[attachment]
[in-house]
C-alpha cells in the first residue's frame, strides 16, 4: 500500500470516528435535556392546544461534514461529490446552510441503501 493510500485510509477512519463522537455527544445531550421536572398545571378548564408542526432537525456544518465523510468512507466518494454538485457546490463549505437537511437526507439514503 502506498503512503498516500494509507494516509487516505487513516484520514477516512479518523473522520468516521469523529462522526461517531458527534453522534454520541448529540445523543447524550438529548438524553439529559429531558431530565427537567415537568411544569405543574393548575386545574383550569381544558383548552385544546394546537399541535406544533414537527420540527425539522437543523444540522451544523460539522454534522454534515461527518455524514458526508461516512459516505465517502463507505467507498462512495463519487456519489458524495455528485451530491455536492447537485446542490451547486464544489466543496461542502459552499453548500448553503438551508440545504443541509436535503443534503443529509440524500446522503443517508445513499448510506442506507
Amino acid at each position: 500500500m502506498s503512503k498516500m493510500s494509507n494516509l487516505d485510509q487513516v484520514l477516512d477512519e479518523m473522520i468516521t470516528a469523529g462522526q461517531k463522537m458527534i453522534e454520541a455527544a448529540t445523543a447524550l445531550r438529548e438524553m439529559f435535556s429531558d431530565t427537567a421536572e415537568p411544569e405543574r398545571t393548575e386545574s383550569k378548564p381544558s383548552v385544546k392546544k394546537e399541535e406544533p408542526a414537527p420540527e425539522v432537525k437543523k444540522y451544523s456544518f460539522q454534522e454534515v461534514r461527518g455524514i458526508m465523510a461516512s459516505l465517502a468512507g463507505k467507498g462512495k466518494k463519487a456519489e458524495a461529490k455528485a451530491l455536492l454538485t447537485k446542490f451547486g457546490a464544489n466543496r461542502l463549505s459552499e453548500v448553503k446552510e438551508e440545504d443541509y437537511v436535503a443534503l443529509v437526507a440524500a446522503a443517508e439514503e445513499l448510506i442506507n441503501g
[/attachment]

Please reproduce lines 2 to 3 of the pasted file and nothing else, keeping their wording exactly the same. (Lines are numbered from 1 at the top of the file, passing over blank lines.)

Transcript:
C-alpha cells in the first residue's frame, strides 16, 4: 500500500470516528435535556392546544461534514461529490446552510441503501 493510500485510509477512519463522537455527544445531550421536572398545571378548564408542526432537525456544518465523510468512507466518494454538485457546490463549505437537511437526507439514503 502506498503512503498516500494509507494516509487516505487513516484520514477516512479518523473522520468516521469523529462522526461517531458527534453522534454520541448529540445523543447524550438529548438524553439529559429531558431530565427537567415537568411544569405543574393548575386545574383550569381544558383548552385544546394546537399541535406544533414537527420540527425539522437543523444540522451544523460539522454534522454534515461527518455524514458526508461516512459516505465517502463507505467507498462512495463519487456519489458524495455528485451530491455536492447537485446542490451547486464544489466543496461542502459552499453548500448553503438551508440545504443541509436535503443534503443529509440524500446522503443517508445513499448510506442506507
Amino acid at each position: 500500500m502506498s503512503k498516500m493510500s494509507n494516509l487516505d485510509q487513516v484520514l477516512d477512519e479518523m473522520i468516521t470516528a469523529g462522526q461517531k463522537m458527534i453522534e454520541a455527544a448529540t445523543a447524550l445531550r438529548e438524553m439529559f435535556s429531558d431530565t427537567a421536572e415537568p411544569e405543574r398545571t393548575e386545574s383550569k378548564p381544558s383548552v385544546k392546544k394546537e399541535e406544533p408542526a414537527p420540527e425539522v432537525k437543523k444540522y451544523s456544518f460539522q454534522e454534515v461534514r461527518g455524514i458526508m465523510a461516512s459516505l465517502a468512507g463507505k467507498g462512495k466518494k463519487a456519489e458524495a461529490k455528485a451530491l455536492l454538485t447537485k446542490f451547486g457546490a464544489n466543496r461542502l463549505s459552499e453548500v448553503k446552510e438551508e440545504d443541509y437537511v436535503a443534503l443529509v437526507a440524500a446522503a443517508e439514503e445513499l448510506i442506507n441503501g